A reassessment of the conservation status of the Central American herpetofauna

Salamanders like this Costa Rican Bolitoglossa striata are 
more susceptible to environmental disturbances than other
amphibians. JCM
A recently published article by Johnson et al. (2015) takes a second look at the herpetofauna of Central America and its conservation needs. The authors found Mesoamerica (the area composed of Mexico and Central America) is the third largest biodiversity hotspot in the world. The Central American herpetofauna has 493 species of amphibians and 559 species of crocodilians, squamates, and turtles.
The authors use a revised EVS measure to reexamine the conservation status of the herpetofauna using the General Lineage Concept of Species to recognize species-level taxa, and employ phylogenetic concepts to determine evolutionary relationships among the taxa.
Since the publication of Conservation of Mesoamerican Amphibians and Reptiles, in 2010, 92 species of amphibians and squamates have been described, resurrected, or elevated from subspecies to species level, and one species of anuran has been synonymized. The herpetofaunal diversity of Central America is comparable to that of Mexico, a significant finding because the land area of Mexico is 3.75 times larger. The number of amphibian species is 1.3 times greater in Central America, whereas the number of species of turtles, crocodilians, and squamates is 1.5 times greater in Mexico. Endemicity is also significant in Central America (65.6% of amphibians, 46.5% of turtles, crocodilians, and squamates), with a combined average of 55.6%.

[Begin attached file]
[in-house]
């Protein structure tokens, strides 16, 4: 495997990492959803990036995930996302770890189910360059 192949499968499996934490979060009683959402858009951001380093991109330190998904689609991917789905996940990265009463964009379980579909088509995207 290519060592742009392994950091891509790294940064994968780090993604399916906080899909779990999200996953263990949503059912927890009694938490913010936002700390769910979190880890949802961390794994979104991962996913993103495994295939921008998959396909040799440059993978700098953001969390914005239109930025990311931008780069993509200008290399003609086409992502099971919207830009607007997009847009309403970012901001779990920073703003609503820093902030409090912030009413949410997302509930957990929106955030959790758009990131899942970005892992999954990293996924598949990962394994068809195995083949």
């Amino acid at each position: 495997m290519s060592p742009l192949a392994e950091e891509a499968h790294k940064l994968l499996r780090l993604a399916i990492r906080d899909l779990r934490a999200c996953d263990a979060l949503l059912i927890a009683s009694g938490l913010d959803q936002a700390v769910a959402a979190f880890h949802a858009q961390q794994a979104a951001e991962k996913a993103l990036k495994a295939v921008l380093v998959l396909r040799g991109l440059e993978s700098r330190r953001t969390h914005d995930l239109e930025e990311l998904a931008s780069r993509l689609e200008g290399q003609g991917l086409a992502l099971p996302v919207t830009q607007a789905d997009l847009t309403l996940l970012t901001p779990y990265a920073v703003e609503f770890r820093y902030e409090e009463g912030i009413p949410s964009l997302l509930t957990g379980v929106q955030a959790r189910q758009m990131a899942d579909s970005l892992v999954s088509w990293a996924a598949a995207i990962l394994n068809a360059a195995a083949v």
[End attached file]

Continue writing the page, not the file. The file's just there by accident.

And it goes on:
The authors regard the IUCN system as expensive, time-consuming, and behind advances in systematics and over-dependent on the Data Deficient and Least Concern categories. Conversely, the EVS measure is economical, it can be applied when species are described, is predictive, simple to calculate, and does not “penalize” poorly known species.
The EVS analysis of amphibians demonstrates that on average salamanders are more susceptible to environmental deterioration, followed by caecilians, and anurans. Among the remainder of the herpetofauna, crocodilians are the most susceptible and snakes the least, with turtles and lizards in between.
Biodiversity decline is an environmental problem of global dimensions, comparable to the more commonly publicized problem of climate change. Both of these environmental super-problems exist because of human action and inaction, exacerbated by humanity’s anthropocentric focus.

Johnson, J. D., Mata-Silva, V., & Wilson, L. D. (2015). A conservation reassessment of the Central American herpetofauna based on the EVS measure. Amphibian & Reptile Conservation, 9(2), 1-94.

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